Understanding the mechanisms of learning and memory formation has always been one of the main goals in neuroscience. Already Pavlov (1927) in his early days has used his classic conditioning experiments to study the neural mechanisms governing behavioral adaptation. What was not known back then was that the part of the brain that is largely responsible for this type of associative learning is the cerebellum. Since then, plenty of theories on cerebellar learning have emerged. Despite their differences, one thing they all have in common is that learning relies on synaptic and intrinsic plasticity. The goal of my PhD project was to unravel the molecular mechanisms underlying synaptic plasticity in two synapses that have been shown to be implicated in motor learning, in an effort to understand how learning and memory formation are processed in the cerebellum. One of the earliest and most well-known cerebellar theories postulates that motor learning largely depends on long-term depression at the parallel fiber-Purkinje cell (PC-PC) synapse. However, the discovery of other types of plasticity in the cerebellar circuitry, like long-term potentiation (LTP) at the PC-PC synapse, potentiation of molecular layer interneurons (MLIs), and plasticity transfer from the cortex to the cerebellar/ vestibular nuclei has increased the popularity of the idea that multiple sites of plasticity might be involved in learning. Still a lot remains unknown about the molecular mechanisms responsible for these types of plasticity and whether they occur during physiological learning. In the first part of this thesis we have analyzed the variation and nanodistribution of voltagegated calcium channels (VGCCs) and α-amino-3-hydroxy-5-methyl-4-isoxazolepropionic acid type glutamate receptors (AMPARs) on the parallel fiber-Purkinje cell synapse after vestibuloocular reflex phase reversal adaptation, a behavior that has been suggested to rely on PF-PC LTP. We have found that on the last day of adaptation there is no learning trace in form of VGCCs nor AMPARs variation at the PF-PC synapse, but instead a decrease in the number of PF-PC synapses. These data seem to support the view that learning is only stored in the cerebellar cortex in an initial learning phase, being transferred later to the vestibular nuclei. Next, we have studied the role of MLIs in motor learning using a relatively simple and well characterized behavioral paradigm – horizontal optokinetic reflex (HOKR) adaptation. We have found behavior-induced MLI potentiation in form of release probability increase that could be explained by the increase of VGCCs at the presynaptic side. Our results strengthen the idea of distributed cerebellar plasticity contributing to learning and provide a novel mechanism for release probability increase.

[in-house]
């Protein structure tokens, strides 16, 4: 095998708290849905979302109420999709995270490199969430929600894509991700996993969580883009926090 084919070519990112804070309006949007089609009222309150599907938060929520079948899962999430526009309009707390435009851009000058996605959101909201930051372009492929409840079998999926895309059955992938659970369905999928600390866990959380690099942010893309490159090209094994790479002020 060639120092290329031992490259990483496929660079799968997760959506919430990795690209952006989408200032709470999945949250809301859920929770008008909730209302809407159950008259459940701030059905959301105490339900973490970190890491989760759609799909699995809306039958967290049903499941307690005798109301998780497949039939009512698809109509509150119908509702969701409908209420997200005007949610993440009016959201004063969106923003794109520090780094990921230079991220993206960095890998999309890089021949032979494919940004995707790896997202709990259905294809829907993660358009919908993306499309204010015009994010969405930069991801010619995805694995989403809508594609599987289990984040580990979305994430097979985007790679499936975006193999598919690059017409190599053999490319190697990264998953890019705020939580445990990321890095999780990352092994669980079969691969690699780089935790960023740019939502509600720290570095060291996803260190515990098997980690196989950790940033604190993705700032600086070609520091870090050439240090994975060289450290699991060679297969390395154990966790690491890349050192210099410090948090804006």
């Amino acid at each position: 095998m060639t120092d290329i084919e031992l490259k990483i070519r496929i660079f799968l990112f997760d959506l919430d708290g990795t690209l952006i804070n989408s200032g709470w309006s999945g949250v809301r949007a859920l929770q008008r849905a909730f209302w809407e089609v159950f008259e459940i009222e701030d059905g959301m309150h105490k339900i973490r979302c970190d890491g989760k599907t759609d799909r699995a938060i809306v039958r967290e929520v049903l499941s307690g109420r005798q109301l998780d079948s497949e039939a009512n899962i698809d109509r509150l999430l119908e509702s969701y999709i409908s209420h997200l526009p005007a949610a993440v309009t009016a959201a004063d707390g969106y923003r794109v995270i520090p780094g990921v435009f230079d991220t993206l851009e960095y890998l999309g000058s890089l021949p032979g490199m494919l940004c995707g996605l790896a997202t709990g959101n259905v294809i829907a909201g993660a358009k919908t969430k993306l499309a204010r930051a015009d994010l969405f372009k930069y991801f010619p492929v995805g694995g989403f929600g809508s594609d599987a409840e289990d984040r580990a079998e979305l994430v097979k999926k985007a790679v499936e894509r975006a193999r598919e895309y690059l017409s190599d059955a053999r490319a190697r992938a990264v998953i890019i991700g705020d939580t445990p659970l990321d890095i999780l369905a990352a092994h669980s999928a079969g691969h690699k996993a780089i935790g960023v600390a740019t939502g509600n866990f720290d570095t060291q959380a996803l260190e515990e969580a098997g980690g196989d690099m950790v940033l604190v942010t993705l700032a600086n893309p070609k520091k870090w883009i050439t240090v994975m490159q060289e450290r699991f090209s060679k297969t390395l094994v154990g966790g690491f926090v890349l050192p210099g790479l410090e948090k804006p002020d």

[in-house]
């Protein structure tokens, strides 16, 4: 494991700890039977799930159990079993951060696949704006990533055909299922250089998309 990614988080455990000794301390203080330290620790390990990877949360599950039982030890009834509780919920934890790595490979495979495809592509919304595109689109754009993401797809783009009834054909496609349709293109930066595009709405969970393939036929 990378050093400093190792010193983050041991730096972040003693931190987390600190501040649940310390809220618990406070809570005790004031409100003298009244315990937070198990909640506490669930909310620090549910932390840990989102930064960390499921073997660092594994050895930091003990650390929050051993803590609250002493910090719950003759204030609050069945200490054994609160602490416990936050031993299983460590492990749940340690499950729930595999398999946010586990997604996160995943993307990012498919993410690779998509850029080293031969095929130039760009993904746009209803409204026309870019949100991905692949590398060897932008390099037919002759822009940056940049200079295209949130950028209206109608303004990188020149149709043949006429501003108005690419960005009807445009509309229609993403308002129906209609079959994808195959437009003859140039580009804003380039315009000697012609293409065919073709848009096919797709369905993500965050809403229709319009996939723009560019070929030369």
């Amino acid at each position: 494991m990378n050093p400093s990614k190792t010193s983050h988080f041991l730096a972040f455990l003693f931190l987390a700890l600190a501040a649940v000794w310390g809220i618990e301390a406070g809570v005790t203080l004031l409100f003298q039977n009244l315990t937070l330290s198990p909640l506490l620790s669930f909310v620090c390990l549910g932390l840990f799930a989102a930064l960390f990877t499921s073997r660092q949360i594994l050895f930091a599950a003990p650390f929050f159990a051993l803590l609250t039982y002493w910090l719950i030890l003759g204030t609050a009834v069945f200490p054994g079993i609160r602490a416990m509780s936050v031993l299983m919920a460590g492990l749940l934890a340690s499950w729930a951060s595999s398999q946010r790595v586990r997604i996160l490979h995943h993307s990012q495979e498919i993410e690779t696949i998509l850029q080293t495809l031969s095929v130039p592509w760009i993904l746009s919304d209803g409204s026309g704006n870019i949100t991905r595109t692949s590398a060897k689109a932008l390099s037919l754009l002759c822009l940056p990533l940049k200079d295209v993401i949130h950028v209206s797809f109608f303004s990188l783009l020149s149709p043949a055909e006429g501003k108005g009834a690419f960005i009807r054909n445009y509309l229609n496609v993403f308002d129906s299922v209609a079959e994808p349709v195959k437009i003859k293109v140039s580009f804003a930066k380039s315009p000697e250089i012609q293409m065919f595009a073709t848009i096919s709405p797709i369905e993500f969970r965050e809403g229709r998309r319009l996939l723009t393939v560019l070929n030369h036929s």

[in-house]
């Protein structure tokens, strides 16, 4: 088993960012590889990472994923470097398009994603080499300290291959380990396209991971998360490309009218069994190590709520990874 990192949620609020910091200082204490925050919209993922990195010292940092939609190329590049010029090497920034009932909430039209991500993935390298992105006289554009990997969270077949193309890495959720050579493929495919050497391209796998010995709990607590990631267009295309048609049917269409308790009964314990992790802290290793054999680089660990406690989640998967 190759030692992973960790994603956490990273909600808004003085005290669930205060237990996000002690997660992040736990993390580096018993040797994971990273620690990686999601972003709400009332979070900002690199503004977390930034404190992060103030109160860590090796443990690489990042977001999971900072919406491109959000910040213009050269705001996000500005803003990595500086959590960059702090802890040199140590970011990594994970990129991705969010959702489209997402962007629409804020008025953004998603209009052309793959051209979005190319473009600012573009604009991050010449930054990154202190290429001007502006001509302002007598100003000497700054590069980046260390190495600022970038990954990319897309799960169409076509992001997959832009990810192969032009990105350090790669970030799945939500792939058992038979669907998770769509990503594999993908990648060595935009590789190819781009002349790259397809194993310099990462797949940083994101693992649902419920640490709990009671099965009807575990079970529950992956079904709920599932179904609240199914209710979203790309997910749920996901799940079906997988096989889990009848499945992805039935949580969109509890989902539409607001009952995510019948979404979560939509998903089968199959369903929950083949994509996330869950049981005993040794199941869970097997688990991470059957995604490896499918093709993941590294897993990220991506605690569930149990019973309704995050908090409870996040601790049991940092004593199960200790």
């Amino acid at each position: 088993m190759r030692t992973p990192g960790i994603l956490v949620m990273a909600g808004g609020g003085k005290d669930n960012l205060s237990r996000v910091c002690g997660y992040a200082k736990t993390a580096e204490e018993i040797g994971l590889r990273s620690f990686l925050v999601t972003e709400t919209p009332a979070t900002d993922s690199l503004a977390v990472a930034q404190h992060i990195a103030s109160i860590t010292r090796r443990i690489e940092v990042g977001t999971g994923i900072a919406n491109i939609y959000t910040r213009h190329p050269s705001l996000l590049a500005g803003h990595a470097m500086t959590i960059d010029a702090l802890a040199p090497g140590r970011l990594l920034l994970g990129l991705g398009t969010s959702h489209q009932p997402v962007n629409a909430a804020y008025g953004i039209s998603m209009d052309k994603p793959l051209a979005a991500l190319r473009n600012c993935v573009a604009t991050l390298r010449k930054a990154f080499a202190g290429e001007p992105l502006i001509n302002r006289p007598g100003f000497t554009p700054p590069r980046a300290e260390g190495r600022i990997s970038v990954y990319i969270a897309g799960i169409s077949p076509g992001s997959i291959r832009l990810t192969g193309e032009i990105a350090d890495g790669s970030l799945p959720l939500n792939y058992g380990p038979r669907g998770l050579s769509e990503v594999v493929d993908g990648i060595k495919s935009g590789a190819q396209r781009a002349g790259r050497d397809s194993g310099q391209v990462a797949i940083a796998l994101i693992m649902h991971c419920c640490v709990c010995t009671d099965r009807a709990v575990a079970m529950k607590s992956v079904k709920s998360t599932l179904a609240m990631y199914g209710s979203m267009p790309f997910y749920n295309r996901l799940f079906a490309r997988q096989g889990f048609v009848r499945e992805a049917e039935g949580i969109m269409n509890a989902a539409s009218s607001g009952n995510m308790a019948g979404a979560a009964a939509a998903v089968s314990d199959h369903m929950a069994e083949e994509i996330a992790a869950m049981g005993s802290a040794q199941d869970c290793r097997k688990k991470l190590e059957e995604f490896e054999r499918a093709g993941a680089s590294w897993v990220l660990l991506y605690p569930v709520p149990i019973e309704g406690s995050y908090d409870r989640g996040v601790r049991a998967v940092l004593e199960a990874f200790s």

Alcarva C. Plasticity in the cerebellum: What molecular mechanisms are behind physiological learning. 2023. doi:10.15479/at:ista:12809
Alcarva, C. (2023). Plasticity in the cerebellum: What molecular mechanisms are behind physiological learning. Institute of Science and Technology Austria. https://doi.org/10.15479/at:ista:12809
Alcarva, Catarina. “Plasticity in the Cerebellum: What Molecular Mechanisms Are behind Physiological Learning.” Institute of Science and Technology Austria, 2023. https://doi.org/10.15479/at:ista:12809.
C. Alcarva, “Plasticity in the cerebellum: What molecular mechanisms are behind physiological learning,” Institute of Science and Technology Austria, 2023.
Alcarva C. 2023. Plasticity in the cerebellum: What molecular mechanisms are behind physiological learning. Institute of Science and Technology Austria.
Alcarva, Catarina. Plasticity in the Cerebellum: What Molecular Mechanisms Are behind Physiological Learning. Institute of Science and Technology Austria, 2023, doi:10.15479/at:ista:12809.
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